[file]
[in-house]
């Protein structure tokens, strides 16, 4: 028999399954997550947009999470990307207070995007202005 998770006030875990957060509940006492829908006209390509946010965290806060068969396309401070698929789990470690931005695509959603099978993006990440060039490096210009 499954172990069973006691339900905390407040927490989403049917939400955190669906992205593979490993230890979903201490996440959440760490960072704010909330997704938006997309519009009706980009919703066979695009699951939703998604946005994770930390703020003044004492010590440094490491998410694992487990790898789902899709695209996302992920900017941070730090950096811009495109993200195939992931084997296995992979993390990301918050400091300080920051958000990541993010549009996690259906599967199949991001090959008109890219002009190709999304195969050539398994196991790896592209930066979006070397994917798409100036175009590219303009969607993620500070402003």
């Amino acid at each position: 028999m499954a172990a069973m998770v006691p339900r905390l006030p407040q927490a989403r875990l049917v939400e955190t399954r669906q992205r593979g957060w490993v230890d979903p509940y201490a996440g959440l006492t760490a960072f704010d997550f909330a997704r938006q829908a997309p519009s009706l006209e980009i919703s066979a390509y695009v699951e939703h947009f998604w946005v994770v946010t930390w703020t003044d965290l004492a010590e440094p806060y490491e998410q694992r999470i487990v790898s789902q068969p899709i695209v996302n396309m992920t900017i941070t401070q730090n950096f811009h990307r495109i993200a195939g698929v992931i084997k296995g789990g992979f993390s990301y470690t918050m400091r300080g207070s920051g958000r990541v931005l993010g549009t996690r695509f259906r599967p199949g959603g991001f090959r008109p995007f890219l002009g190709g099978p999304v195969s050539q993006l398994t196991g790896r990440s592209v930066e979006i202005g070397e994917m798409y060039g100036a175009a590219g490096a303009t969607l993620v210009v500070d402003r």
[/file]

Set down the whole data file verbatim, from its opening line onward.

[in-house]
């Protein structure tokens, strides 16, 4: 028999399954997550947009999470990307207070995007202005 998770006030875990957060509940006492829908006209390509946010965290806060068969396309401070698929789990470690931005695509959603099978993006990440060039490096210009 499954172990069973006691339900905390407040927490989403049917939400955190669906992205593979490993230890979903201490996440959440760490960072704010909330997704938006997309519009009706980009919703066979695009699951939703998604946005994770930390703020003044004492010590440094490491998410694992487990790898789902899709695209996302992920900017941070730090950096811009495109993200195939992931084997296995992979993390990301918050400091300080920051958000990541993010549009996690259906599967199949991001090959008109890219002009190709999304195969050539398994196991790896592209930066979006070397994917798409100036175009590219303009969607993620500070402003």
């Amino acid at each position: 028999m499954a172990a069973m998770v006691p339900r905390l006030p407040q927490a989403r875990l049917v939400e955190t399954r669906q992205r593979g957060w490993v230890d979903p509940y201490a996440g959440l006492t760490a960072f704010d997550f909330a997704r938006q829908a997309p519009s009706l006209e980009i919703s066979a390509y695009v699951e939703h947009f998604w946005v994770v946010t930390w703020t003044d965290l004492a010590e440094p806060y490491e998410q694992r999470i487990v790898s789902q068969p899709i695209v996302n396309m992920t900017i941070t401070q730090n950096f811009h990307r495109i993200a195939g698929v992931i084997k296995g789990g992979f993390s990301y470690t918050m400091r300080g207070s920051g958000r990541v931005l993010g549009t996690r695509f259906r599967p199949g959603g991001f090959r008109p995007f890219l002009g190709g099978p999304v195969s050539q993006l398994t196991g790896r990440s592209v930066e979006i202005g070397e994917m798409y060039g100036a175009a590219g490096a303009t969607l993620v210009v500070d402003r």